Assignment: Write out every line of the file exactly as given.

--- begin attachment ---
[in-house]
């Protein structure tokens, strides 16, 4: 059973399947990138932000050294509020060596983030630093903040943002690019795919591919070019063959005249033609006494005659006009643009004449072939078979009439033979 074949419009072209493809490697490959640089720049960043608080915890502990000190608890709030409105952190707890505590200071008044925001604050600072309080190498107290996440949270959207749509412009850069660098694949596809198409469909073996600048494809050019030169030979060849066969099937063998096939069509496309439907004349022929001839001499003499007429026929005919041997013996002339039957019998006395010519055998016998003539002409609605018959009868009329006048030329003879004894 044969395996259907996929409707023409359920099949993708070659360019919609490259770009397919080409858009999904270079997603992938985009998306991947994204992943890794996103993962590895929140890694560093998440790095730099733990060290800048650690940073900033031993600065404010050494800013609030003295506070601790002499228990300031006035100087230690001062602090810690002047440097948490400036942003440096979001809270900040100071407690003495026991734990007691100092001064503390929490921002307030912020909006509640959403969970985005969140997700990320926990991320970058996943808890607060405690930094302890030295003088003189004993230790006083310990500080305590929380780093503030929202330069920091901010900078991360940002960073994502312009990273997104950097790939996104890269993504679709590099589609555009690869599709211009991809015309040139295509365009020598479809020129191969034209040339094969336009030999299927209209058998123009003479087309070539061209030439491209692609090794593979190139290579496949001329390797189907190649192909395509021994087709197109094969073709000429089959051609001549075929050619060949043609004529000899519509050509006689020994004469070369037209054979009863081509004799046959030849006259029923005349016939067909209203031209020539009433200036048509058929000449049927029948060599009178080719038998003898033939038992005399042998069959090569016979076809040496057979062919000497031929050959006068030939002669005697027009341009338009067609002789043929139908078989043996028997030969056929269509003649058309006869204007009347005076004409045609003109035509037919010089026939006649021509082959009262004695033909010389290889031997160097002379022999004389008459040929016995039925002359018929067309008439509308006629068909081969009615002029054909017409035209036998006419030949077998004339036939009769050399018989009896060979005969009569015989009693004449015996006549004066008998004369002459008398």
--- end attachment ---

[in-house]
């Protein structure tokens, strides 16, 4: 059973399947990138932000050294509020060596983030630093903040943002690019795919591919070019063959005249033609006494005659006009643009004449072939078979009439033979 074949419009072209493809490697490959640089720049960043608080915890502990000190608890709030409105952190707890505590200071008044925001604050600072309080190498107290996440949270959207749509412009850069660098694949596809198409469909073996600048494809050019030169030979060849066969099937063998096939069509496309439907004349022929001839001499003499007429026929005919041997013996002339039957019998006395010519055998016998003539002409609605018959009868009329006048030329003879004894 044969395996259907996929409707023409359920099949993708070659360019919609490259770009397919080409858009999904270079997603992938985009998306991947994204992943890794996103993962590895929140890694560093998440790095730099733990060290800048650690940073900033031993600065404010050494800013609030003295506070601790002499228990300031006035100087230690001062602090810690002047440097948490400036942003440096979001809270900040100071407690003495026991734990007691100092001064503390929490921002307030912020909006509640959403969970985005969140997700990320926990991320970058996943808890607060405690930094302890030295003088003189004993230790006083310990500080305590929380780093503030929202330069920091901010900078991360940002960073994502312009990273997104950097790939996104890269993504679709590099589609555009690869599709211009991809015309040139295509365009020598479809020129191969034209040339094969336009030999299927209209058998123009003479087309070539061209030439491209692609090794593979190139290579496949001329390797189907190649192909395509021994087709197109094969073709000429089959051609001549075929050619060949043609004529000899519509050509006689020994004469070369037209054979009863081509004799046959030849006259029923005349016939067909209203031209020539009433200036048509058929000449049927029948060599009178080719038998003898033939038992005399042998069959090569016979076809040496057979062919000497031929050959006068030939002669005697027009341009338009067609002789043929139908078989043996028997030969056929269509003649058309006869204007009347005076004409045609003109035509037919010089026939006649021509082959009262004695033909010389290889031997160097002379022999004389008459040929016995039925002359018929067309008439509308006629068909081969009615002029054909017409035209036998006419030949077998004339036939009769050399018989009896060979005969009569015989009693004449015996006549004066008998004369002459008398």